Chris Canter holds an A.S. in applied science CAD/CADD Drafting from Chesapeake College and certification in Autodesk Fabrication MEP, Revit, and Navisworks. He started his career as a welders apprentice working on large commercial HVAC piping systems for Shapiro & Duncan Inc. In 1999, Canter moved into a pipe fabrication designer role. As the company continued to grow, a larger facility was needed. In 2007, Shapiro & Duncan’s fabrication shop was moved to Landover, Maryland, and the virtual design/planning department was added. Canter managed and grew a team of VDC Coordinators for 6 years before his promotion in 2016 as director of virtual design and fabrication. Canter works to understand upcoming workload; and provides recommendations for VDC and fabrication support on all projects. Visit Shapiro & Duncan.
To someone not well-versed in mechanical plant construction, a project that requires the HVAC piping system to be supported only from the floor is rare. Supporting pipe from above is the standard because it leaves space free of obstruction, providing mobility for the workforce executing the project. Creating modular, fabricated skid assemblies is a new concept to most owners and design teams.
For example, consider a project where the design requirement for a 15,000-square-foot mechanical plant requires that all system piping to be supported from the floor. It is not unique to use the floor for some support. It is unique in that support from above was removed as an option. A forest of floor supports is a major obstacle to productivity.
However, on a recent project in Washington, D.C., one construction company used the complication as a way to maximize capabilities; optimize productivity through prefabrication and modular assemblies; and give the owner and design team the best mechanical solution.
The specialty contruction team comprised of project managers, virtual design construction (VDC) specialists, fabricators, logistics coordinators, trucking operators and on-site field personnel created fabricated, modular skid assemblies to house and support all mechanical system components.
These included heating pumps, chilled water pumps, chiller piping connections, condensing boilers, steam boilers, buffer tanks, heat exchanger pumps and a heat exchanger.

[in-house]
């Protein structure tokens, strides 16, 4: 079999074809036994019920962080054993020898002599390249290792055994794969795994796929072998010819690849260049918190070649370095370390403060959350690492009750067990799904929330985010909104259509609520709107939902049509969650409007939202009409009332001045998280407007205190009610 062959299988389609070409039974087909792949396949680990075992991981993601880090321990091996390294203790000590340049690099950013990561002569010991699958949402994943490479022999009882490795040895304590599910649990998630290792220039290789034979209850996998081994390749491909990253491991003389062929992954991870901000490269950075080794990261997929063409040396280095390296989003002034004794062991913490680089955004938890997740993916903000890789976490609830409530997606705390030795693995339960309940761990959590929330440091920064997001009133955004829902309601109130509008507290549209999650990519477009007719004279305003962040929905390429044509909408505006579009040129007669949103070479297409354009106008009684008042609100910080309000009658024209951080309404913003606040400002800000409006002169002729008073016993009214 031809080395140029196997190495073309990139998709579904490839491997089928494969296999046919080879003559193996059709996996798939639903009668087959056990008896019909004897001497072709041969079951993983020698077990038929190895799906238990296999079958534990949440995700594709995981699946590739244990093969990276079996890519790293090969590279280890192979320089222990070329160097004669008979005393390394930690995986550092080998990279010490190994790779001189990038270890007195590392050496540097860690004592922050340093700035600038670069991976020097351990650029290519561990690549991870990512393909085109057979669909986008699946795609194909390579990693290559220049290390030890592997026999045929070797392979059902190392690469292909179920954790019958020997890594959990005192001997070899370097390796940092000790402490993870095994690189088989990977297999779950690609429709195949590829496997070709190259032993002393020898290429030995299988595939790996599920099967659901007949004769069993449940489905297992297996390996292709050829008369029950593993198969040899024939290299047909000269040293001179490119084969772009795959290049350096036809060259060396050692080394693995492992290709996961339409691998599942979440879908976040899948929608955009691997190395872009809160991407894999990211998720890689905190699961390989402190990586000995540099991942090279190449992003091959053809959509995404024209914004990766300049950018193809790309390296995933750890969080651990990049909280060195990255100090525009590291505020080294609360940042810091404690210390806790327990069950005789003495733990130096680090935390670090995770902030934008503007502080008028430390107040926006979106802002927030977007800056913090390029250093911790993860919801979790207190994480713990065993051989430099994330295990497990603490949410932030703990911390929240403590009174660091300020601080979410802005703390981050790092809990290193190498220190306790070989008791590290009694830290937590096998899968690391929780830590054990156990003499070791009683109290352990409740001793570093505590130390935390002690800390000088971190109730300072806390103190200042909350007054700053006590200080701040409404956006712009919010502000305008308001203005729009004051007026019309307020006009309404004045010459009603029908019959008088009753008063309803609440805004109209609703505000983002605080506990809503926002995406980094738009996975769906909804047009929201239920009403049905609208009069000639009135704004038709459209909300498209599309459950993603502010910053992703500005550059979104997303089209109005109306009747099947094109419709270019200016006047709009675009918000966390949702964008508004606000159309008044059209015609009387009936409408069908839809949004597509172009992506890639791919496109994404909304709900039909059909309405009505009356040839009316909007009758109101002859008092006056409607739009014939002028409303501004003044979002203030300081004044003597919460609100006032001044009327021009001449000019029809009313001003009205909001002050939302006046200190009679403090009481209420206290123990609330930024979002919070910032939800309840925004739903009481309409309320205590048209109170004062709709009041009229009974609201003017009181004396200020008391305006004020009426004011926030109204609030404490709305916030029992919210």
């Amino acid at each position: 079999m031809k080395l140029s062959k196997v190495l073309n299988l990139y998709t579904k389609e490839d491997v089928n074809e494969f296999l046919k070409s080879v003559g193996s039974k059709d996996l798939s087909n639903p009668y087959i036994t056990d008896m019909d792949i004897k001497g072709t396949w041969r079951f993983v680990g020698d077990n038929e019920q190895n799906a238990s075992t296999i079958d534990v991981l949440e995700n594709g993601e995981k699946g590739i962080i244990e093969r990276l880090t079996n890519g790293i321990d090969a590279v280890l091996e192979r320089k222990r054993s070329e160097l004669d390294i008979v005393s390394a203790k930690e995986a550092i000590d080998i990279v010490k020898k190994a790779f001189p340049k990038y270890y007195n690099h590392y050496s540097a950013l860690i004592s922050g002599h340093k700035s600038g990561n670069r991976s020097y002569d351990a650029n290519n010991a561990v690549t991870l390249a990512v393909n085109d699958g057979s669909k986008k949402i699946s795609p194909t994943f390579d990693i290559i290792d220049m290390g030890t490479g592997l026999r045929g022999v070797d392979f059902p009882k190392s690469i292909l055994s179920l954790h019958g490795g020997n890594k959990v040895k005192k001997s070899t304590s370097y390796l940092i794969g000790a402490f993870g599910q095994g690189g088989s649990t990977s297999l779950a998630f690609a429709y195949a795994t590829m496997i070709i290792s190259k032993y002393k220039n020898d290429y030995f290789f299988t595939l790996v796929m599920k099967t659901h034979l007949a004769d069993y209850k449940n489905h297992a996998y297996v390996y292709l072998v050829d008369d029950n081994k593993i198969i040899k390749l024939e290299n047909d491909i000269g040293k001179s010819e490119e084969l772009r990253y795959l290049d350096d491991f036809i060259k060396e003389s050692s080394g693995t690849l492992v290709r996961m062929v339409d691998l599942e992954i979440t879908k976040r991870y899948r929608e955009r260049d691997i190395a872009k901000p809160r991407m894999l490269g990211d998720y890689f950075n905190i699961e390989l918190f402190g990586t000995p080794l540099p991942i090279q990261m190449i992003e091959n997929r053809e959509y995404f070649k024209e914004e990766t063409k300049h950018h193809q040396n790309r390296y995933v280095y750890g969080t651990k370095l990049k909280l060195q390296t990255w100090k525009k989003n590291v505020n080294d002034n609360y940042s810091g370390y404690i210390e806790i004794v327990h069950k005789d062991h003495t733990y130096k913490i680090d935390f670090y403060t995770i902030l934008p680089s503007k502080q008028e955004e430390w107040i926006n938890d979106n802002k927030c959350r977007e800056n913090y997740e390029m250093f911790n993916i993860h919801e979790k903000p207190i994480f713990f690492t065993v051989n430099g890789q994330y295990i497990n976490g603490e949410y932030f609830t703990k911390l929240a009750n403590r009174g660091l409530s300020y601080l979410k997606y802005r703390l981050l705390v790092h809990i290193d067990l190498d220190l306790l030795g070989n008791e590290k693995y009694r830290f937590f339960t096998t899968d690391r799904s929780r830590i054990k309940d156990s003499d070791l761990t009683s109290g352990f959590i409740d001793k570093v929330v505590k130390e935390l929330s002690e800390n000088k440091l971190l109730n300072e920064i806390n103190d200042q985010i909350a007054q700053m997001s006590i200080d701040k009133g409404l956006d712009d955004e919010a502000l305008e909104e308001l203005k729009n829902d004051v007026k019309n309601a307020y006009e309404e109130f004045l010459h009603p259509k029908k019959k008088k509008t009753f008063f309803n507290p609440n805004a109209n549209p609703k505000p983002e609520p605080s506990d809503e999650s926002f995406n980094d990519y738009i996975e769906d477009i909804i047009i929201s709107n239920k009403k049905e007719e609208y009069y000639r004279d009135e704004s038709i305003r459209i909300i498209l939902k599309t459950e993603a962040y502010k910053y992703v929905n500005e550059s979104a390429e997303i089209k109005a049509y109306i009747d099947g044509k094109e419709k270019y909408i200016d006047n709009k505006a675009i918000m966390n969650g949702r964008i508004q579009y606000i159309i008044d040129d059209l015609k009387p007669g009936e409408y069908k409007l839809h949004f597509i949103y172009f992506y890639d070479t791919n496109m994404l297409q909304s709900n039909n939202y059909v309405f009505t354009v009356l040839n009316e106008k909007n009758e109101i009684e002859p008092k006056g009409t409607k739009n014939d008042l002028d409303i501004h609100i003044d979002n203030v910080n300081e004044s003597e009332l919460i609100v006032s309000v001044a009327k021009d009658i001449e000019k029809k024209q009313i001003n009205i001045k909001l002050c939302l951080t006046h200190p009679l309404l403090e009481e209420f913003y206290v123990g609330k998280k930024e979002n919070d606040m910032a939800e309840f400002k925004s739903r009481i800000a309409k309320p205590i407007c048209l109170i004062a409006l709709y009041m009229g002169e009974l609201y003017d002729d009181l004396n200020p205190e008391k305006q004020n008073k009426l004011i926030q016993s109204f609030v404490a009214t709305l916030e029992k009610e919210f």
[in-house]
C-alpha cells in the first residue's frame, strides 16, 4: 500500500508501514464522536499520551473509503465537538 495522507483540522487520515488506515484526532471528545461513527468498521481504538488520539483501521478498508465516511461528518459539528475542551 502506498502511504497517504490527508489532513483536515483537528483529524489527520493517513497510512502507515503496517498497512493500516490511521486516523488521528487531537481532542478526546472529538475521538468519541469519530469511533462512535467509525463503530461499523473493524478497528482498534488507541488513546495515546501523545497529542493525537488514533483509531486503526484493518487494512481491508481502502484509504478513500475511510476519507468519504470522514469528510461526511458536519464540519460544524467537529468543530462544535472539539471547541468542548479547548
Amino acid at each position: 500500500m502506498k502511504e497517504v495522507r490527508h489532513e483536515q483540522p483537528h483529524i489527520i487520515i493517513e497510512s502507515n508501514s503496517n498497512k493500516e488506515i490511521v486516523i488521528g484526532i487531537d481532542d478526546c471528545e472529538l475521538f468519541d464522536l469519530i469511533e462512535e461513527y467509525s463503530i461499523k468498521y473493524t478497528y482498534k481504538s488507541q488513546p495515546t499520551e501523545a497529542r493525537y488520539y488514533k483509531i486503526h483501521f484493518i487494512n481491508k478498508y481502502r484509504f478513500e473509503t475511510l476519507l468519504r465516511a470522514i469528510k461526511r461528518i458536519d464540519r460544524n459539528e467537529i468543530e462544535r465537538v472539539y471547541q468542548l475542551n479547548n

However, creating modular fabricated skid assemblies was a new concept to the owner and design team. Therefore, it was essential to get the ownership team behind the proposed solution during the initial planning phase.
Immediately, the crew faced serious implementation challenges. The first issue involved the location of the mechanical room. Typically, mechanical systems are supported by a concrete slab on grade, but since this mechanical room was on the second floor of the structure, additional weight, as well as sound and vibration transmission, were major engineering concerns.
Secondly, on the design side, the team had to ensure the skid assemblies would be fully supported to maintain the structural integrity of the mechanical system, not only in the final resting place, but also during shipment to the jobsite. The skid assemblies would have to travel from the fabrication facility to the jobsite on lowboy tractor trailers, hoisted into the building and rigged to final placement.
Finding a Solution
The mechanical solution began with full VDC coordination. The first step was to break the room layout of mechanical equipment into modular skids, which were as large as possible, liftable, riggable and transportable. In addition, it was important to carefully consider the constructabity restraints in the fabrication shop and the connection obstacles in the field.
The design team contracted a third-party structural engineer to size the framework, support and bracing for all of the skids. Department of Transportation (DOT) trailer load requirements were taken into consideration when it came time to stack skid assemblies on the trailers. Overpass clearances also had to be checked and verified on the delivery route. On the jobsite, the team coordinated with the general contractor and subcontractors to ensure there were appropriate openings in the building to allow hoisting and installation of the skids.
Extensive cross bracing was required to keep skids from swaying back and forth during transportation. All braces had to be drawn and detailed in the building information model (BIM) and coordinated with other trades in order to eliminate clashes and conflicts. To further alleviate the concerns about sound and vibration, the modular skid design placed the steel-framed bottoms of the skids on isolated concrete housekeeping pads.
All modular skid assemblies were prefabricated in a 51,000-square-foot facility in Landover, Maryland, following lean construction principles that minimize waste, maximize time savings and ensure delivery of completed assemblies to the jobsite to help the team stay on schedule. The company’s in-house fabrication shop provides a controlled, safe environment that enhances productivity.
The plan came together and the team executed the work, bringing the central plant to full operation as scheduled. The facilities director was an early adopter of the modular design concept and a valuable team member in bringing the rest of the ownership and design team on board.
In retrospect, there was a considerable number of moving parts in this project, and the need for a great deal of coordination. The success of this project was a testament to the perseverance shown by the entire project team. The VDC team worked well with equipment vendors in overcoming a host of hurdles to bring this concept to fruition.